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. Last Updated: 07/27/2016

High Praise For Authors Of Haiti Pact

Victories in the world of diplomacy are usually hard to come by and when they are achieved they often contain mushy language subject to different interpretations by opposing sides.

That certainly seems to be the case in the 11th hour climbdown by Haitis military leaders negotiated by former U.S. President Jimmy Carter. All that seems clear is that the agreement calls for General Raoul Cedras and his military junta to step down by Oct. 15 at the latest, paving the way for the return of the exiled elected president, Jean-Bertrand Aristide, although he is not mentioned in the pact.

A number of hurdles need to be overcome even to reach those accomplishments. There is still the potential for violence as 15,000 U.S. and Caribbean troops come ashore to implement the agreement.

Never mind. The most important point is that there is an agreement to restore a democratically-elected government and it has been achieved without an invasion. That is no mean feat considering that planes carrying the vanguard of the invading force were only about an hour away from their targets when the agreement was announced.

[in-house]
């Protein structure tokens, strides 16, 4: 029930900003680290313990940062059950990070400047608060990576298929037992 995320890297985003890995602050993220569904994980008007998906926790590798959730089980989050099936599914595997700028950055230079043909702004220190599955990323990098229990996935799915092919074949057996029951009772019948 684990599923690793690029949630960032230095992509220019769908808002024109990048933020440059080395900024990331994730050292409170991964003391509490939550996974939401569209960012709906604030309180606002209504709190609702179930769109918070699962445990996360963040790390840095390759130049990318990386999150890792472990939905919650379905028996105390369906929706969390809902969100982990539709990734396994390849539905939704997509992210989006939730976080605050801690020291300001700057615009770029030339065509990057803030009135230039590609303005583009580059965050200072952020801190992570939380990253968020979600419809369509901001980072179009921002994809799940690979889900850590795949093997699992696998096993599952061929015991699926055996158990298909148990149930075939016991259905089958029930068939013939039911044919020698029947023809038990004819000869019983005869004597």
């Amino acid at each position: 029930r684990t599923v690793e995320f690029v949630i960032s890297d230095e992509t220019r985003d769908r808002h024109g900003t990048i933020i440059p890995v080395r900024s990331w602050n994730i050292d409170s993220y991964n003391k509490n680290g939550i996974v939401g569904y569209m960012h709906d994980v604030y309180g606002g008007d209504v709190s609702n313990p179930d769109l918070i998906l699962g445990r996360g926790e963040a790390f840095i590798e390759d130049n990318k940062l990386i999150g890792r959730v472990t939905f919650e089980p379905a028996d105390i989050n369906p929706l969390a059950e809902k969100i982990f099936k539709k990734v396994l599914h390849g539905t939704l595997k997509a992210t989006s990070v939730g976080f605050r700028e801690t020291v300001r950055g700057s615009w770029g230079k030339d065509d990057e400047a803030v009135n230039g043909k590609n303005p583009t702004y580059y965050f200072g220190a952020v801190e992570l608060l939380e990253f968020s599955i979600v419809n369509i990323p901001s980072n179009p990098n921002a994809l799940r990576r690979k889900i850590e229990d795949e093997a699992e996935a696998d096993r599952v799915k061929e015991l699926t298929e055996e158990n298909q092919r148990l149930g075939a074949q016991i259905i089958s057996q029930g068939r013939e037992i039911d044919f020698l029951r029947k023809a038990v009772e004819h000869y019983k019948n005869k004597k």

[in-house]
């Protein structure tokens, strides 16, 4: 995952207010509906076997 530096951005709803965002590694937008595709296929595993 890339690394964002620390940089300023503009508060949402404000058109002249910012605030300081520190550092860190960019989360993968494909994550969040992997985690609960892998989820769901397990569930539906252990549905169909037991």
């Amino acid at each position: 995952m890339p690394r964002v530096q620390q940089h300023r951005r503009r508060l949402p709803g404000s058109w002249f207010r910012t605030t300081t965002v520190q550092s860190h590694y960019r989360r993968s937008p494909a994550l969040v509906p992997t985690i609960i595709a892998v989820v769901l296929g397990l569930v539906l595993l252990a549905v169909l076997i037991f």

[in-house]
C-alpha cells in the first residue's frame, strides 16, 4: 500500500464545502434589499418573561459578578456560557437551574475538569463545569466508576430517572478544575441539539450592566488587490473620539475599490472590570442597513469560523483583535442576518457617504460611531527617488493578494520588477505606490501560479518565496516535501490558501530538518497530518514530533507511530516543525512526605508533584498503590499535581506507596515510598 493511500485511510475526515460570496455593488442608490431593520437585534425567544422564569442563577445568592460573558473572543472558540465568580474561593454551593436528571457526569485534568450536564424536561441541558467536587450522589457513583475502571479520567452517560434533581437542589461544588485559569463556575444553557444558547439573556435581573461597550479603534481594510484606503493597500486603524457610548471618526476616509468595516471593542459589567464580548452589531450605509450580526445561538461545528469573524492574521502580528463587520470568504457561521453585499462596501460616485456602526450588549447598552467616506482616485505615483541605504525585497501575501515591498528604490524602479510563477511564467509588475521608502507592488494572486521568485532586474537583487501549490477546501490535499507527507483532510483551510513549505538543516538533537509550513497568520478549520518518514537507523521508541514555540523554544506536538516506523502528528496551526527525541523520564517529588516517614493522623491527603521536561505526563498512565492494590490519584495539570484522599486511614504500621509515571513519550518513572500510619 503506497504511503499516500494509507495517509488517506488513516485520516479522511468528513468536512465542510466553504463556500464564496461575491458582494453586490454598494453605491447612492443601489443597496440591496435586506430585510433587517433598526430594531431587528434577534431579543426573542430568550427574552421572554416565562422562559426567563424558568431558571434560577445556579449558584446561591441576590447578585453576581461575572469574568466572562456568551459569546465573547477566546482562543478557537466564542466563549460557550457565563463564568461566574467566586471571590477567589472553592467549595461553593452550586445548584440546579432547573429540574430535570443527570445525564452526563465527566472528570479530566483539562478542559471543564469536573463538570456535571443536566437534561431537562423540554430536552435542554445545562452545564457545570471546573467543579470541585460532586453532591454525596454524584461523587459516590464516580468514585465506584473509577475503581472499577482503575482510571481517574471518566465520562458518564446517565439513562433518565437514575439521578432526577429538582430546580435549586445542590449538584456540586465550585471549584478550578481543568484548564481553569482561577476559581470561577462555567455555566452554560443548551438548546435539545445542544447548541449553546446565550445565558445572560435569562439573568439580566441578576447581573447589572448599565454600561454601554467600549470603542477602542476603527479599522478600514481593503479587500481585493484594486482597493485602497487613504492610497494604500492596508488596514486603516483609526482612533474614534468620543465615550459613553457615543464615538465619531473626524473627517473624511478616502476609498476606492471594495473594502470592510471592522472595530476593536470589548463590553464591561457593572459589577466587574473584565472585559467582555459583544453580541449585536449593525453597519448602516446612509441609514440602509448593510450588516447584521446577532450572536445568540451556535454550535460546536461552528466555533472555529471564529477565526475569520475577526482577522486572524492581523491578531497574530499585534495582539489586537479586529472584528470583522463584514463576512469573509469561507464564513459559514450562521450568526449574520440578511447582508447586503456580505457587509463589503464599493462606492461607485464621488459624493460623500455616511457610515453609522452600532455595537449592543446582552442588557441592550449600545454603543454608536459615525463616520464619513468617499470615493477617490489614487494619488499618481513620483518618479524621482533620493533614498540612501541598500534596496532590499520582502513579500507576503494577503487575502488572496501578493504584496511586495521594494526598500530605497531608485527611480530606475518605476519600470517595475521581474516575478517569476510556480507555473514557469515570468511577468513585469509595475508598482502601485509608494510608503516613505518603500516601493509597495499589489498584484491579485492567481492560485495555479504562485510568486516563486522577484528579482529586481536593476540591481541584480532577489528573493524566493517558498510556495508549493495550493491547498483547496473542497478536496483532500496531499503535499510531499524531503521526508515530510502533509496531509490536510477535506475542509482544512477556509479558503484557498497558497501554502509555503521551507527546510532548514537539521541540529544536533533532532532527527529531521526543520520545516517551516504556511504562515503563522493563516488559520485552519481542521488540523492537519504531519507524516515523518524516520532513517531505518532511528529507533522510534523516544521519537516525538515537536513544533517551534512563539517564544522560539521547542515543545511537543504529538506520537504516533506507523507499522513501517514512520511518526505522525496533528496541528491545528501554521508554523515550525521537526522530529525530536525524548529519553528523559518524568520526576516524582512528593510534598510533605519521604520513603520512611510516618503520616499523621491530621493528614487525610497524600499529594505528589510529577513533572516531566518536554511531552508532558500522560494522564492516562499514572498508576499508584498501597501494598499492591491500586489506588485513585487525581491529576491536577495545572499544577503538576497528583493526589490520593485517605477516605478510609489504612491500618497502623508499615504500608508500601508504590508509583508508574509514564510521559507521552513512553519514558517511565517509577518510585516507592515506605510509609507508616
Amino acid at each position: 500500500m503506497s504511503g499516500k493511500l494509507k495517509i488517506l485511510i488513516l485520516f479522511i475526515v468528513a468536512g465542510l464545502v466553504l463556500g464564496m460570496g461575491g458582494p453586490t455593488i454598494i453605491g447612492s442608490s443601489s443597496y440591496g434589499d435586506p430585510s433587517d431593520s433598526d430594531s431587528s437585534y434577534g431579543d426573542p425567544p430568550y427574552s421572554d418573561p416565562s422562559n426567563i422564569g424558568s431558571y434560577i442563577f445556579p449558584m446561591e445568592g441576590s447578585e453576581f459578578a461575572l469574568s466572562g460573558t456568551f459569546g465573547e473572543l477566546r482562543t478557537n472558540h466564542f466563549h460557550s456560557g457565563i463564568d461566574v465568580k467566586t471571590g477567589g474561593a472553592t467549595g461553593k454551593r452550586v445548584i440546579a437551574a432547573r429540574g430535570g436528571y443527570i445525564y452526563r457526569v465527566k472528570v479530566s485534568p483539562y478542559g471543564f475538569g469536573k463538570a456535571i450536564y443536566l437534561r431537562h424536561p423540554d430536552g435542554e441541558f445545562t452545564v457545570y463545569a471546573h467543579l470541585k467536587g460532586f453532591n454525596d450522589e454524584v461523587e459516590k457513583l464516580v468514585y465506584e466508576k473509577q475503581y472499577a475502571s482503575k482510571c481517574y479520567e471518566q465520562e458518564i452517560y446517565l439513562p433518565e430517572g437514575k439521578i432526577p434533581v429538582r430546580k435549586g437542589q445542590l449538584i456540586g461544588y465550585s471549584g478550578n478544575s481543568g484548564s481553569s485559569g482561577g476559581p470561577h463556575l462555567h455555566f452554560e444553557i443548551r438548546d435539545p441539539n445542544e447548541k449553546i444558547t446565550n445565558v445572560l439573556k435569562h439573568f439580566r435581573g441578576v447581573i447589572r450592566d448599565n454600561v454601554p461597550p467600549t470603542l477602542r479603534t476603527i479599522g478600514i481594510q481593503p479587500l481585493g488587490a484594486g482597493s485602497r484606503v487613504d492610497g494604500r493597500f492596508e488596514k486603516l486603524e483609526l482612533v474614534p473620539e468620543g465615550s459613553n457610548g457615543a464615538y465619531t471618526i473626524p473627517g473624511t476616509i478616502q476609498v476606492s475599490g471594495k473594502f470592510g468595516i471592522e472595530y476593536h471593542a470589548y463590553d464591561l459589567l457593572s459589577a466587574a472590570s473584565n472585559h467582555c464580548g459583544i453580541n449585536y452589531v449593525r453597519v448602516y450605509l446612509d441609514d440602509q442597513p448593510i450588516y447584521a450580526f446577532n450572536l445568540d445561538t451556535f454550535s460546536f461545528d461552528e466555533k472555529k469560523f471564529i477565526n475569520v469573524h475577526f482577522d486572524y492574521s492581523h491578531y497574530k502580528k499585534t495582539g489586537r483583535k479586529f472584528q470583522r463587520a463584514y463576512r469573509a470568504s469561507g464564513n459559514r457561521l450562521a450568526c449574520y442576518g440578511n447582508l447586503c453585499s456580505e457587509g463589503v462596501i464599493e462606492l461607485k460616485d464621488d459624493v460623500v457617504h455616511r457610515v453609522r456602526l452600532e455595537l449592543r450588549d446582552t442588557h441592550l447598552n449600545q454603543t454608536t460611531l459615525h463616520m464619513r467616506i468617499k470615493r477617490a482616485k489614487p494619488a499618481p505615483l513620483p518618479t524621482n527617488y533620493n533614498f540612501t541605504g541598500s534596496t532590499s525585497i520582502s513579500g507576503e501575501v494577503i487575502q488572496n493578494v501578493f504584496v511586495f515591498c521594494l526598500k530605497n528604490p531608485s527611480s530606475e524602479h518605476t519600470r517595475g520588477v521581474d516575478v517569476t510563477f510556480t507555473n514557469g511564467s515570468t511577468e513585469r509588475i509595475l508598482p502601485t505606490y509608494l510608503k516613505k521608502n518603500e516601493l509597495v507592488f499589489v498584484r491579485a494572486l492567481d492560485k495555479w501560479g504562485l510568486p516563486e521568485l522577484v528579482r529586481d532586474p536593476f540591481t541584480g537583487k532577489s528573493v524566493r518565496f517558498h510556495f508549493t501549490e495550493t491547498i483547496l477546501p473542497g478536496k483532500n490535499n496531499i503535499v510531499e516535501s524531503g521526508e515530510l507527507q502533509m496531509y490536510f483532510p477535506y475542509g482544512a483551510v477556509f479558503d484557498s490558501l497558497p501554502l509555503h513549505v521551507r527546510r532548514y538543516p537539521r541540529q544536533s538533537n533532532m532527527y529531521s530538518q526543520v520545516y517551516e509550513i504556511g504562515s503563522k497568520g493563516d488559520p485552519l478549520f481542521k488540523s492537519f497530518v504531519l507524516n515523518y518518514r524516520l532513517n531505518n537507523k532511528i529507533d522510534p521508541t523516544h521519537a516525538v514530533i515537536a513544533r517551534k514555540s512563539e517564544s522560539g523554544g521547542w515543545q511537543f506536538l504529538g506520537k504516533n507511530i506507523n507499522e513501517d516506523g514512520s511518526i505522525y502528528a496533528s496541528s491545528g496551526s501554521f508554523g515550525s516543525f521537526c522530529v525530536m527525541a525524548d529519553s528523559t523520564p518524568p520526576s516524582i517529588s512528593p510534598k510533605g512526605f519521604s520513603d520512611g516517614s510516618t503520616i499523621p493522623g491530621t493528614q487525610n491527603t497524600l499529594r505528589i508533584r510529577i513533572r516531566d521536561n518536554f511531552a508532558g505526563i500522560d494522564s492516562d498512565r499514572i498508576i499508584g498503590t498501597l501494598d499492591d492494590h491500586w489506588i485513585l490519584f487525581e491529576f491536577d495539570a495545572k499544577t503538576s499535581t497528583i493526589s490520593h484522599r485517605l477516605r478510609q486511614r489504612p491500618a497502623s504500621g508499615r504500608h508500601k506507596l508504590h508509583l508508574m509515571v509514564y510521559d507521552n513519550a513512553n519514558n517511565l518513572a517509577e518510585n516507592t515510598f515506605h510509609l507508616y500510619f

Some of Aristide's supporters who are criticizing the agreement should realize that the worst way for the president to have returned to power would have been through the barrel of American guns, given the history of U.S.-Haitian relations.

It may never be known whether the junta would have agreed to step aside if those planes had not taken off. If the agreement works, historians are likely to look at the last week's events as a highly successful use of military power in the pursuit of diplomacy, an uncommon feat in this war-torn century.

Sure, the deal could still break down. For at least one day, however, it is pleasant to look on the positive side and apportion some praise. President Bill Clinton had the courage to go against public opinion and embark on a military course that could have made him a lame duck leader. There were well-founded concerns about whether the move was in the national interest or was constitutionally legitimate without congressional approval. He then had the wisdom, when it came to the crunch, to accept something less than total victory.

But top honors belong to Carter. He refused to take no for an answer, just like at Camp David 16 years ago when he virtually held Anwar Sadat and Menachem Begin under house arrest to achieve a far greater victory, the first Arab-Israeli settlement. In Haiti, he even refused administration advice to give up and get out so the invasion could start.

Carter is among the nominees for the Nobel Peace Prize to be announced next month. He deserves such an honor